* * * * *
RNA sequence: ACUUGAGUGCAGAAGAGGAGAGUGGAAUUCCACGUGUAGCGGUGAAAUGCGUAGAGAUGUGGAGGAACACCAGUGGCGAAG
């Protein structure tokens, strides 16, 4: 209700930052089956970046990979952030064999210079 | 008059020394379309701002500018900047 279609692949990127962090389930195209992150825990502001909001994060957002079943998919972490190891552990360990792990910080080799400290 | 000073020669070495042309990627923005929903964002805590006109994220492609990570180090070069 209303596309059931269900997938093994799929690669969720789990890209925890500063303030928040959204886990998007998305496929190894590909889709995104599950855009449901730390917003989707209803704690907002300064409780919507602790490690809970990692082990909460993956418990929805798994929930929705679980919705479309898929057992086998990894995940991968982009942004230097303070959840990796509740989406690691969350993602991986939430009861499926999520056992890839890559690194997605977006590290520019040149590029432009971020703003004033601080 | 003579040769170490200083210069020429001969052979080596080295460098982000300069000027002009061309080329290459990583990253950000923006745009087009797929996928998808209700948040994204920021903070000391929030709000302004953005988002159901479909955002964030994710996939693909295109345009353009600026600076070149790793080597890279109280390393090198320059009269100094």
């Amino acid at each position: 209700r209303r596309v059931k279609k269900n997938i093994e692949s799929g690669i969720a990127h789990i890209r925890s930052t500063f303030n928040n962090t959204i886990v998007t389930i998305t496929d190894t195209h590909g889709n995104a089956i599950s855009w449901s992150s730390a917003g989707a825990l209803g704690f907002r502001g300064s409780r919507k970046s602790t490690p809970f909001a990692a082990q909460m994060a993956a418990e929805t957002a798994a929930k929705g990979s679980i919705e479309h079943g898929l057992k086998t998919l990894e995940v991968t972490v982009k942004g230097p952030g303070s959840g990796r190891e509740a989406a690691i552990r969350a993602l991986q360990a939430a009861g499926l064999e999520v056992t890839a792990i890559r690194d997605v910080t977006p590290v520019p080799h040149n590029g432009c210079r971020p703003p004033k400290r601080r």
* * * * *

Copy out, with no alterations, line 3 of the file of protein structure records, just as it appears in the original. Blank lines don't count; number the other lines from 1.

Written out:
């Amino acid at each position: 209700r209303r596309v059931k279609k269900n997938i093994e692949s799929g690669i969720a990127h789990i890209r925890s930052t500063f303030n928040n962090t959204i886990v998007t389930i998305t496929d190894t195209h590909g889709n995104a089956i599950s855009w449901s992150s730390a917003g989707a825990l209803g704690f907002r502001g300064s409780r919507k970046s602790t490690p809970f909001a990692a082990q909460m994060a993956a418990e929805t957002a798994a929930k929705g990979s679980i919705e479309h079943g898929l057992k086998t998919l990894e995940v991968t972490v982009k942004g230097p952030g303070s959840g990796r190891e509740a989406a690691i552990r969350a993602l991986q360990a939430a009861g499926l064999e999520v056992t890839a792990i890559r690194d997605v910080t977006p590290v520019p080799h040149n590029g432009c210079r971020p703003p004033k400290r601080r």